I ran off into things, I was impulsive. I relied on him far too much. I lied, so much.
I was just as immature as I had been at seventeen.
“I was right,” I finally choked out to Scorpius.
He just stared. That frustrated me, so I said it again.
“I was right,” I repeated, firmly, “back then, to break up with you. I’m an idiot.”
Scorpius’s eyes widened in shock – whatever he’d been expecting me to say, that wasn’t it.
“Rose, the only reason you’re an idiot is because you broke up with me for such a stupid reason,” he reasoned, but I was already shaking my head.
“You don’t get it!” I exclaimed, stepping away from him, my body tense.
“This, all of it,” I said, gesturing to the corridor around us and the Aurors down the hall, “is all my fault! They tracked me, and I didn’t even notice. I walked right into it, I took off on my own and tried to figure things out, which just made it worse.”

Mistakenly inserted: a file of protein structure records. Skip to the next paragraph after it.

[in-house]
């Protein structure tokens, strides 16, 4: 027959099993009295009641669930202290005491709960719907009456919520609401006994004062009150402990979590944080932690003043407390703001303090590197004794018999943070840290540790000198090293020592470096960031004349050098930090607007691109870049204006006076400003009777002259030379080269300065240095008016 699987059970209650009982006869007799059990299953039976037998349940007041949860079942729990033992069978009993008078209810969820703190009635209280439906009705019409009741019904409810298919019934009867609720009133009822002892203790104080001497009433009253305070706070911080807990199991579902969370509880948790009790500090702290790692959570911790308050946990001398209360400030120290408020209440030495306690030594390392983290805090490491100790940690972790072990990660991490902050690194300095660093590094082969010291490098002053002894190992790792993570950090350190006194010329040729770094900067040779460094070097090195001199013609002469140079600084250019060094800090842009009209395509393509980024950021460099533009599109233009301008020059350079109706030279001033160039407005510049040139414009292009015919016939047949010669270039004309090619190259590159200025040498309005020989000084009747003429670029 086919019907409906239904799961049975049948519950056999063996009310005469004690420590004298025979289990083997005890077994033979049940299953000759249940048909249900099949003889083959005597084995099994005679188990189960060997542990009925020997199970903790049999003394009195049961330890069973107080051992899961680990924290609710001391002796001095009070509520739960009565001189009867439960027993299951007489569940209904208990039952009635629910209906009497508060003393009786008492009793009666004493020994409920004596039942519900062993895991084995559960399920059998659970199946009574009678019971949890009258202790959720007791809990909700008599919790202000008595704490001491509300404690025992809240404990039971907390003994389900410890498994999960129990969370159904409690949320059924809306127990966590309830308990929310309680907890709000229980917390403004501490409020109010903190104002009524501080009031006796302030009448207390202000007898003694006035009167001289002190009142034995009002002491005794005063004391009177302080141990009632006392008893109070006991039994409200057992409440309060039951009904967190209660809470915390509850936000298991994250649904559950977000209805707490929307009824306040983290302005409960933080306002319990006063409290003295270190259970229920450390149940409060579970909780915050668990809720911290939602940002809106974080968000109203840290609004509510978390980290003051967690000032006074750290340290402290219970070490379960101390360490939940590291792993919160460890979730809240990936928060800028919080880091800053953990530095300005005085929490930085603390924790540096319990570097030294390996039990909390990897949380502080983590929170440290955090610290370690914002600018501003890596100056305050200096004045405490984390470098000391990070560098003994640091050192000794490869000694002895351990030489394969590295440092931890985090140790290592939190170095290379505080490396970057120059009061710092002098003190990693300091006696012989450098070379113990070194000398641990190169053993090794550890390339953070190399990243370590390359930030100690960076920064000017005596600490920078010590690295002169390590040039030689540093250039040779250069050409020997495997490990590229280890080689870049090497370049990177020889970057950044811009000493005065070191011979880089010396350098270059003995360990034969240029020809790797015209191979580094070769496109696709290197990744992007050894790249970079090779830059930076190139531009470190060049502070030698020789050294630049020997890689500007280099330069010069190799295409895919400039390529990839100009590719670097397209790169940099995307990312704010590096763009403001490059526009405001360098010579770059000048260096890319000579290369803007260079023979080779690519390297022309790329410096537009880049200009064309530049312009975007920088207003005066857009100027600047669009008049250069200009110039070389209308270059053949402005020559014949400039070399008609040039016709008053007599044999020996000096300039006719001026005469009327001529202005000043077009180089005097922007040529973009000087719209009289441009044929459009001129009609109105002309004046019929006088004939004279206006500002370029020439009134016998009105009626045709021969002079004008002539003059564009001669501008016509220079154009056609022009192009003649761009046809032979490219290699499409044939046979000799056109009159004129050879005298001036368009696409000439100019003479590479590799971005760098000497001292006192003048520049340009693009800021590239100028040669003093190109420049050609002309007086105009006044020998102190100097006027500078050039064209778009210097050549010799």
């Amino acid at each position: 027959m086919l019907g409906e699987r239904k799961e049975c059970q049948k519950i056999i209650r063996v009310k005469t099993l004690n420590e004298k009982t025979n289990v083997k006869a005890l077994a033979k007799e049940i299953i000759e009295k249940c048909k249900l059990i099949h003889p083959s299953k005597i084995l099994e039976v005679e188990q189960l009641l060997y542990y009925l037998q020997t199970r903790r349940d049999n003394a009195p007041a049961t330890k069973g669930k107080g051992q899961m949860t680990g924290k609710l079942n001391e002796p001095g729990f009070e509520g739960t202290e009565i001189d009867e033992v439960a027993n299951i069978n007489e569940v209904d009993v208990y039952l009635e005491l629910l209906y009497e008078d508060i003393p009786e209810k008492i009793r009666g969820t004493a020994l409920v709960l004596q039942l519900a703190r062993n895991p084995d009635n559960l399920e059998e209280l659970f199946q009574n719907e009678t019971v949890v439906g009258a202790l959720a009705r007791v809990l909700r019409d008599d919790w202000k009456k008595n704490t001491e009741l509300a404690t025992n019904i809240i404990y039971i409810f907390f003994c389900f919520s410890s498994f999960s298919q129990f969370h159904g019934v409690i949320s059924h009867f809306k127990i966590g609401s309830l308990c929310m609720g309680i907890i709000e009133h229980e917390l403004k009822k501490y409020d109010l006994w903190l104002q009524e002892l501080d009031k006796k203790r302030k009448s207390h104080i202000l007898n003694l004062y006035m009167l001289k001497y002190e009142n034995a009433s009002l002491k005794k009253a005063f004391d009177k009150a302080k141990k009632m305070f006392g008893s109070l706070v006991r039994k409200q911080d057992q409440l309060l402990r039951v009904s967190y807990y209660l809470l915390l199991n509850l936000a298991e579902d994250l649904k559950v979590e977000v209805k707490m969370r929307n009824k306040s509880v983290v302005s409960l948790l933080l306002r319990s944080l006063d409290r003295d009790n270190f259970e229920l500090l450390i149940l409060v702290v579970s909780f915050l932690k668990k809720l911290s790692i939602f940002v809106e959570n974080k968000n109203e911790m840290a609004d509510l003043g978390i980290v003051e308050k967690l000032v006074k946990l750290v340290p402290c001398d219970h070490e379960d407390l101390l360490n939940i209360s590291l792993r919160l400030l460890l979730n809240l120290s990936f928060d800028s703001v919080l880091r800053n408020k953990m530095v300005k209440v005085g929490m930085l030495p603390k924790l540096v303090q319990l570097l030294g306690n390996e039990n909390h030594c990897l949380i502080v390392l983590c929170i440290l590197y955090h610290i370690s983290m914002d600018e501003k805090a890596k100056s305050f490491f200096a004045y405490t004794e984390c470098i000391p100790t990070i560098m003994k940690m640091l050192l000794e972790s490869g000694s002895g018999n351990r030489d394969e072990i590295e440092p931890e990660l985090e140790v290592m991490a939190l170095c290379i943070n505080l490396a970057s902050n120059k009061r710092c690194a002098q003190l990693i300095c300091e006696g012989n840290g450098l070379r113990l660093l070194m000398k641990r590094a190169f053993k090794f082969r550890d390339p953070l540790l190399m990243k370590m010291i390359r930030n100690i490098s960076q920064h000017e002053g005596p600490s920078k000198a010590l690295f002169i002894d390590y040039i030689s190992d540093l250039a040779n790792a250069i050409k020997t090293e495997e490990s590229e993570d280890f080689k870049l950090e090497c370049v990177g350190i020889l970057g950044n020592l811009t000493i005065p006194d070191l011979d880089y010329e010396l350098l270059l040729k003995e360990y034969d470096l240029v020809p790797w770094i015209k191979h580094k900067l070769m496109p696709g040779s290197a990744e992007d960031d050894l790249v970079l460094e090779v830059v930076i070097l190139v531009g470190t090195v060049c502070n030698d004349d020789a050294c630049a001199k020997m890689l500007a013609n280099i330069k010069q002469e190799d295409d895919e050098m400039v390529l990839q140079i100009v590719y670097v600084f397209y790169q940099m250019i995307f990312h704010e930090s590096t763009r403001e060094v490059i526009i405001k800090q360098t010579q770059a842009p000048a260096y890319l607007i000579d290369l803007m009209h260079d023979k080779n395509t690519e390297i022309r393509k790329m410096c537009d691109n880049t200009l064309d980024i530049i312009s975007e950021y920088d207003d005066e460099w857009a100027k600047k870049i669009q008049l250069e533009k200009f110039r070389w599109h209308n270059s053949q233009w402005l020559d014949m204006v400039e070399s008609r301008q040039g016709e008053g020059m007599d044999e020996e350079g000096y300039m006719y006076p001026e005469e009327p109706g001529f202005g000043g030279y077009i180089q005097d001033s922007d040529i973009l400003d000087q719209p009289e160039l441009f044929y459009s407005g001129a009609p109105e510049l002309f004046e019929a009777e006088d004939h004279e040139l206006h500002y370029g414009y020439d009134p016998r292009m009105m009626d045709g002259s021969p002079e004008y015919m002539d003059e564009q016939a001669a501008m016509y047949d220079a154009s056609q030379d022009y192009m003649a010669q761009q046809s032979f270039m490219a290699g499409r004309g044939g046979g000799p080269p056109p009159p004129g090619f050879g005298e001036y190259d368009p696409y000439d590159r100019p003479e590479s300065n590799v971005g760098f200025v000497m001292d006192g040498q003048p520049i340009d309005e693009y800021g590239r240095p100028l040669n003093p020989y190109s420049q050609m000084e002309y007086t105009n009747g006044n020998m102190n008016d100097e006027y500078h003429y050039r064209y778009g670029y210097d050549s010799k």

I would have continued, but Scorpius stopped me, silencing me with a wave of his wand.
“Rose, you need to stop, and listen, okay?” he asked.
I glared at him, inwardly cursing.
“I love you,” he said simply, and I couldn’t help but tense, my head jerking back slightly, my heart rate increasing.
“No, don’t,” he said, and continued on, “don’t freak out. You know this. I don’t care if you think this is entirely your fault. It’s not, by the way. You didn’t break into the Ministry. You aren’t part of the trading circle. You’ve just been drawn into it, a victim. It’s entirely their fault.”
My eyes followed him as he started to pace. I could have removed the spell on myself with my own wand, especially now that he wasn’t looking at me directly, but I found myself staring at him instead.